Food Quality Protection Act of 1996 (regulated by the EPA)

This is a national piece of legislation

Federal Food, Drug, and Cosmetic Act of 1938 (FFDCA) which set tolerances, or maximum residue limits, for pesticide residues on foods.

Amendment of the Federal Insecticide, Fungicide and Rodenticide Act 1972 (FIFRA) which states the basic regulation, sale and distribution of pesticides in the US.

For over 20 years there have been efforts to update and resolve inconsistencies in the two major pesticide statutes (FIFRA, FFDCA) but consensus on necessary reforms remained elusive. The 1996 law passed by President Clinton represented a major breakthrough, amending both major pesticide laws to establish a more consistent, protective regulatory scheme, grounded in sound science by:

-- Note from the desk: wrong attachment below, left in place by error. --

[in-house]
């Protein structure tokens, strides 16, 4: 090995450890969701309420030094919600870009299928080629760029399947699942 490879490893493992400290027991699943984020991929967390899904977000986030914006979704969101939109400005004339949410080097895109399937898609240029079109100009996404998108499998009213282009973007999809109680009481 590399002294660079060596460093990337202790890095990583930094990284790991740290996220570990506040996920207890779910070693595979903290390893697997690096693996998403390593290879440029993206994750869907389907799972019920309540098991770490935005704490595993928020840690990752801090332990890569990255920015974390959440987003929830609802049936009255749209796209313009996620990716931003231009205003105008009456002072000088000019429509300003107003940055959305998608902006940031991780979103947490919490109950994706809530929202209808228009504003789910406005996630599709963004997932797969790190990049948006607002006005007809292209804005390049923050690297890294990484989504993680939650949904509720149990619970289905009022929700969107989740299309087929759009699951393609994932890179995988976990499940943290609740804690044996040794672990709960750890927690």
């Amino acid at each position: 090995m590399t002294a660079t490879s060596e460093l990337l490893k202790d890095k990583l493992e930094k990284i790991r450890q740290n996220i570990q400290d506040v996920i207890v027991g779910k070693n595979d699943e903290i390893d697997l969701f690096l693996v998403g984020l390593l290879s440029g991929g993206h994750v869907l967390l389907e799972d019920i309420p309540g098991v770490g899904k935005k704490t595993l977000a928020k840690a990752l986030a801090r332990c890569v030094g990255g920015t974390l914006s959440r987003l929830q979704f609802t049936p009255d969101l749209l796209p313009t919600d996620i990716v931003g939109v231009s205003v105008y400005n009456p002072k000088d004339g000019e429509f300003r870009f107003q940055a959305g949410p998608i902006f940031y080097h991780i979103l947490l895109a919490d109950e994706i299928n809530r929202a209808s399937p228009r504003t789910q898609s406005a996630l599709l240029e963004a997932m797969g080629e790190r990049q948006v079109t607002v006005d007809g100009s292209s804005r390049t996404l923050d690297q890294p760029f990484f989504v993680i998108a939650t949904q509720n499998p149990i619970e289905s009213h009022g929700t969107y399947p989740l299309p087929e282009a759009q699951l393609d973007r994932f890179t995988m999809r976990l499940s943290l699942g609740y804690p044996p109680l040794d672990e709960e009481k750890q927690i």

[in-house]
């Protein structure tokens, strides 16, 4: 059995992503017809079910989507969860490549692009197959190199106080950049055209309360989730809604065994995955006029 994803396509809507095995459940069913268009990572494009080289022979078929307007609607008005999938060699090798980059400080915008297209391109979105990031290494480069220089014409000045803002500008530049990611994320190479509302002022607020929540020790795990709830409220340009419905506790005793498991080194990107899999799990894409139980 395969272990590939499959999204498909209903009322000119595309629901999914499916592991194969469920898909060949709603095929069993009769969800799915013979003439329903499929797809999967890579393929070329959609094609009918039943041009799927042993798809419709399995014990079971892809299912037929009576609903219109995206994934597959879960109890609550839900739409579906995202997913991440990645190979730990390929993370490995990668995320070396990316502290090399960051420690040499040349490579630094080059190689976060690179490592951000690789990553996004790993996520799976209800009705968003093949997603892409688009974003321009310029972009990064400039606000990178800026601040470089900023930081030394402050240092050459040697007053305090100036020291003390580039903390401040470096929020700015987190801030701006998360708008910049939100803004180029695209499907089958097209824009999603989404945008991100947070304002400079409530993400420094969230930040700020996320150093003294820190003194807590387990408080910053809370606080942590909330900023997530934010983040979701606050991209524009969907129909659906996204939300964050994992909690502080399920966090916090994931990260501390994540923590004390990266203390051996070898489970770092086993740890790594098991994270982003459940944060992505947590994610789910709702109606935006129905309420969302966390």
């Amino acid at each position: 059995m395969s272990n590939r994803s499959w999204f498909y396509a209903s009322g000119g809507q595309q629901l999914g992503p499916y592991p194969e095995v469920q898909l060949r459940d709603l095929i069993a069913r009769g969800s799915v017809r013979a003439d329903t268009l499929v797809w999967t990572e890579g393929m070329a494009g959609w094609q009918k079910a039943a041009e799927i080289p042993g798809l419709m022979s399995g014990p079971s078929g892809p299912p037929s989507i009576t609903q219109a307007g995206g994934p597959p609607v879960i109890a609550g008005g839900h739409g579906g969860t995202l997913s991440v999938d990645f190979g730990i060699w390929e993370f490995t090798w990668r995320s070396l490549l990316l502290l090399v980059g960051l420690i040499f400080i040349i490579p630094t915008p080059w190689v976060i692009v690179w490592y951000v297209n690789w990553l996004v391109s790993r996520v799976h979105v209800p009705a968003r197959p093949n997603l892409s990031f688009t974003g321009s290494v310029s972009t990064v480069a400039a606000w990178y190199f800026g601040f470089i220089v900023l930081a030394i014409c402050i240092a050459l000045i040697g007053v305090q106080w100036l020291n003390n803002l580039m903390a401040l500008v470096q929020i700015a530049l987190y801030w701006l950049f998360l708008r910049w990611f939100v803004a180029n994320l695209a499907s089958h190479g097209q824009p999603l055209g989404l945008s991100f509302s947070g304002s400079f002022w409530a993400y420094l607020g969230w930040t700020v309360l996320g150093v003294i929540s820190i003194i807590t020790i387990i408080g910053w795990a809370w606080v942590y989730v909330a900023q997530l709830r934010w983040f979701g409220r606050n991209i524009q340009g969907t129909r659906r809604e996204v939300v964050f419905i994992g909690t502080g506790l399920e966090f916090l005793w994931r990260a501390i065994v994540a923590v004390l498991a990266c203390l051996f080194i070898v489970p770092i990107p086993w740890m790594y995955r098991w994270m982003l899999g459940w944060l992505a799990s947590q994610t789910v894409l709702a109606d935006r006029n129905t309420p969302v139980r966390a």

• mandating a single, health-based standard for all pesticides in all foods;
  • providing special protections for infants and children;
  • expediting approval of safer pesticides;
  • creating incentives for the development and maintenance of effective crop protection tools for American farmers; and
  • requiring periodic re-evaluation of pesticide registrations and tolerances to ensure that the scientific data supporting pesticide registrations will remain up to date in the future.

This act has regulated chemicals that cause cancer, gene mutations, or birth defects. The over all regulation of pesticides has improved the health of various animals and air quality.